breakups, depression, health, men, pain, reflections, relationships

on being myself

“I’m selfish, impatient and a little insecure. I make mistakes, I am out of control and at times hard to handle. But if you can’t handle me at my worst, then you sure as hell don’t deserve me at my best.”—Marilyn Monroe

I don’t know if Marilyn Monroe really said the above words, which have been attributed to her so many times over that they’ve become a Facebook meme. But whether she did or not, they ring true and honest. I guarantee every woman has felt them in some form, if not said them, unless she’s led a blessed life, in which case: You go, girl! (I’m jealous.) And how I wish men could relate. Because women spend a lifetime handling men at their worst. We’re raised learning how. We see our mothers doing it—often we ourselves are doing it as girls, accepting our fathers and brothers at their worst—and figure it’s our role in life to accept men as they offer themselves to us. Sure, there are the times we try to change men in aesthetic ways, like encouraging them not to fart in bed or not to wear socks with sandals (or maybe to see a Broadway musical now and then). But for the most part we don’t insult their taste in sports (other than offering a sigh and asking them not to listen to games while we’re having sex, which is sometimes even seen as a burden), don’t question their need for going to the gym or getting to the office early or being competitive in ways we find baffling, and try to find endearing their little home-organization peccadilloes. We accept that after a certain age they will need medication in order to have an erection and that their waistlines will expand and their butts will flatten. We ignore the sounds from the bathroom and thinning hairlines. We put up with discussions about taxes and political columnists and hide our love of pop culture and boy bands for fear of being taken less seriously (even though we damn well can carry on conversations about hedge funds and the federal reserve if we wanted to… but some of us just don’t want to spend our Saturday nights talking shop).


When I was in graduate school I read a study (a few, actually) about how language was gendered. This is no surprise, actually. We know this. What most people don’t realize is how “gossip” is characterized. “Gossip” tends to be seen as meaningless conversation. About what? you may ask. Good question. It turns out that the data from surveys about what people say gossip is indicate that it is the things women talk about in their casual day-to-day conversations: what the neighbors are doing, who is dating whom, what’s going on behind the scenes at the office. It’s generally relational information involving people (sometimes behind their backs). It’s almost never men’s language. Men’s language is just as superficial and meaningless in terms of information being conveyed, at least in terms of the direct relationship to the individual person’s life. The No. 1 topic men, in casual one-on-one conversation, talk about is sports. Unless a man is a professional athlete or the owner of a sports team, chances are slim that he has a direct interest in the outcome of a sporting event. Yet sports consumes a very high percentage of male conversation when men get together. Can anyone really say that sports conversation is any more meaningful than the relational information women convey when women get together? In fact, a lot of people have argued that talking about sports is more trivial than talking about relationships, even behind someone’s back. Yet because it’s men talking about a topic, it’s typically seen as more important than “that stuff women talk about.”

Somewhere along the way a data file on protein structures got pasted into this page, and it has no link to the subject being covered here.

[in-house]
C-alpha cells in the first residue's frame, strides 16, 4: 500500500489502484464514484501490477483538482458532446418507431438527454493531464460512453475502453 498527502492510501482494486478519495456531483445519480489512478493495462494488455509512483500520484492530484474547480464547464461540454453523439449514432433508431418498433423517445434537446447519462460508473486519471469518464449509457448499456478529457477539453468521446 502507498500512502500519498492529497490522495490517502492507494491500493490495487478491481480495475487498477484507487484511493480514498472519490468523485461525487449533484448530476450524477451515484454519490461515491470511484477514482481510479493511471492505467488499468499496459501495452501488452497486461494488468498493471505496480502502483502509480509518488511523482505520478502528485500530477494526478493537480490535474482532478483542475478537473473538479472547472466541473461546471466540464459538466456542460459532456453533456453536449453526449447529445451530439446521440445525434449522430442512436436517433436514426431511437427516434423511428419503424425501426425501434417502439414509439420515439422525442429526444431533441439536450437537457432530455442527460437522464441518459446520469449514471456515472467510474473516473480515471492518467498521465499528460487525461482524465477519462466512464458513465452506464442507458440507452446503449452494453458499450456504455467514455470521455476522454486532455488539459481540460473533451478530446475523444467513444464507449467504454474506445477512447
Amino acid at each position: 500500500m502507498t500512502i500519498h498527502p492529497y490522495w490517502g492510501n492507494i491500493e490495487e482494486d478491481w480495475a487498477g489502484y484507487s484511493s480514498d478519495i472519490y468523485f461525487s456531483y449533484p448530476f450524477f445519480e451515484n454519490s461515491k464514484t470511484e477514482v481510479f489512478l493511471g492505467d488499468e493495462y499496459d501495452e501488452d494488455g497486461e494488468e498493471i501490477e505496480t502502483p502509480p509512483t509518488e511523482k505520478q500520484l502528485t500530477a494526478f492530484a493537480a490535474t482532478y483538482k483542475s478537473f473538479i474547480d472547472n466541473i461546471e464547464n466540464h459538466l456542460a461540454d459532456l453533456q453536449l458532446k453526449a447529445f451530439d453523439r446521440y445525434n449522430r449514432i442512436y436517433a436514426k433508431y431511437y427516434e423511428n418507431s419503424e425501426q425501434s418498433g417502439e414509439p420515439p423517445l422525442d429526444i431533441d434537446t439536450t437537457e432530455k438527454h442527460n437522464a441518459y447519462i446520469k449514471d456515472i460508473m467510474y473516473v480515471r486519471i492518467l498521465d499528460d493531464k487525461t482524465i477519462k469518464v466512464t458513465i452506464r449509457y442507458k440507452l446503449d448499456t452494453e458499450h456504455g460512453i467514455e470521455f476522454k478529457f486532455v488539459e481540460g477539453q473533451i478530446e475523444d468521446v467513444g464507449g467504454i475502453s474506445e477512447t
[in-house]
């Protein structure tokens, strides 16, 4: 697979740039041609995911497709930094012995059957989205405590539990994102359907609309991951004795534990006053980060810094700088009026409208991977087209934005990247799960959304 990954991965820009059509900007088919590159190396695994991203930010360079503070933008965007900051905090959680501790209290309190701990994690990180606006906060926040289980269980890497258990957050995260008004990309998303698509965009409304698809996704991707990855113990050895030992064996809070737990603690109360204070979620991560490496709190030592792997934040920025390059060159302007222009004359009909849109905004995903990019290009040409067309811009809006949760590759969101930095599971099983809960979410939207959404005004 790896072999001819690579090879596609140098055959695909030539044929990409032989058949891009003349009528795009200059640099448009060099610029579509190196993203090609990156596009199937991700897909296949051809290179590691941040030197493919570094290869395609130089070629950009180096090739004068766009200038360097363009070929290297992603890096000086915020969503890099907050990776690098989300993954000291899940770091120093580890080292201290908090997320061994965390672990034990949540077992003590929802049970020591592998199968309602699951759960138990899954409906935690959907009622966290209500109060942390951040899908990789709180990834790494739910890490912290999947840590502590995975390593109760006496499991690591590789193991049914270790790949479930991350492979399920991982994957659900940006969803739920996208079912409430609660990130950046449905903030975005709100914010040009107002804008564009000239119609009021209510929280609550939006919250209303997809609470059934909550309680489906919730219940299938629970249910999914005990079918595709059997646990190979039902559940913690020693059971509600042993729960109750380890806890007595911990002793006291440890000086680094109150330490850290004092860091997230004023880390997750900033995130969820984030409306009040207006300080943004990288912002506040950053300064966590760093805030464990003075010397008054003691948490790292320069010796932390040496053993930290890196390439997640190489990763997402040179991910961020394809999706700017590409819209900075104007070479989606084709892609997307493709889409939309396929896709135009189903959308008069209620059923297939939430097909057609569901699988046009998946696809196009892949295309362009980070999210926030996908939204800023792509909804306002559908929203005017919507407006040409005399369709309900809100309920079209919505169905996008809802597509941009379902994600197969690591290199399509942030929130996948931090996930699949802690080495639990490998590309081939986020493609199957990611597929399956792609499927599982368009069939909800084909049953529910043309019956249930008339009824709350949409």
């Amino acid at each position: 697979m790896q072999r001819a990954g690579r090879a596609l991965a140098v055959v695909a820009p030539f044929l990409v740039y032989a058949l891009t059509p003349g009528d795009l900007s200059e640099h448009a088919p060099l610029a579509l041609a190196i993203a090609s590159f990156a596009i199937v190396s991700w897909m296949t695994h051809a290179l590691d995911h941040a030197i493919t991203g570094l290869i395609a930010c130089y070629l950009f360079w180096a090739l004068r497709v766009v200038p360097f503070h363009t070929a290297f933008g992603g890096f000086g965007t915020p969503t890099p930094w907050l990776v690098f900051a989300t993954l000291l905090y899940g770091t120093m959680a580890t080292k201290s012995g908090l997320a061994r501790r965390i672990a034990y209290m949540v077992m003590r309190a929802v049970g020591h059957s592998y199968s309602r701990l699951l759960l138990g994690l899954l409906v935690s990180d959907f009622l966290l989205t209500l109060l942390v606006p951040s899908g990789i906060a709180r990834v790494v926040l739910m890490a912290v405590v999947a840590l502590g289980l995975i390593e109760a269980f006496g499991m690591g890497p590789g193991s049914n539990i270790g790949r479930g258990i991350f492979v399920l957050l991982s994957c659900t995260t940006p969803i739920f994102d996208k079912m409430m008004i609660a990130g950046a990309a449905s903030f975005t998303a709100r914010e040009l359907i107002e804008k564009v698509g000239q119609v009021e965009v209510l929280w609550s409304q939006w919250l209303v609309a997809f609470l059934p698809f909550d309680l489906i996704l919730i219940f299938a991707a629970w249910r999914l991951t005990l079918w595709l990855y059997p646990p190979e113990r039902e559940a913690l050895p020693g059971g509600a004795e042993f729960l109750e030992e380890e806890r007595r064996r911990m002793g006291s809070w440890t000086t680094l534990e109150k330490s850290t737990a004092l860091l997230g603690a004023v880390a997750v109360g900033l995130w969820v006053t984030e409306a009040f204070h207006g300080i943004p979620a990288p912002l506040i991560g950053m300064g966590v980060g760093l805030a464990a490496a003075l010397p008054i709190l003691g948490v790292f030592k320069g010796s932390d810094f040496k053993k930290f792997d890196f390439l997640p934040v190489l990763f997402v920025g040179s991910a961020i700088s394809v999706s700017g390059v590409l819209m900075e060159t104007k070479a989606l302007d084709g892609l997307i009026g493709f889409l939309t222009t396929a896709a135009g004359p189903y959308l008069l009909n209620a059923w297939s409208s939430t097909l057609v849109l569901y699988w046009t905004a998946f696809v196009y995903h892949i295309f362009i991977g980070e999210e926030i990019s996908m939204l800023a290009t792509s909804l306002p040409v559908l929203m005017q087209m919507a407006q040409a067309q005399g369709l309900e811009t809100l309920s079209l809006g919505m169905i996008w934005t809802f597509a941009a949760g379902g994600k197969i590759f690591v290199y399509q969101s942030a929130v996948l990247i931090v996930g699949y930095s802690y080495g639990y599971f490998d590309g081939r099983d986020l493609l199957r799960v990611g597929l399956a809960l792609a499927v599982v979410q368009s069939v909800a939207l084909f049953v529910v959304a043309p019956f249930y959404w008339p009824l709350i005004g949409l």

The past few months have been extremely difficult for me. I’ve been left out in the cold by my psychiatrist, my freelance work has dried up, I’ve had troubles with my insurance company (who has dropped me twice for inexplicable reasons, so I’ve had to reapply twice), my boyfriend broke up with me and then we reconciled (after he made promised to do things, which he failed to live up to, but that’s a different story), and then I had to detox from medications due to being between psychiatrists, requiring a hospitalization that did not go well, by any stretch of the imagination.

At my best, which has been 95% of the past 8-1/2 years, I am an amazing person. I am loving, fun, exuberant, intelligent, exciting, adventurous, active, outgoing, daring, sexual, productive, creative, and probably one of the more unique people you’ll ever meet. I adore the life I’ve curated (yes, curated) for myself, and I am protective of it. I don’t invite people into this life willy-nilly. You have to earn your way into it.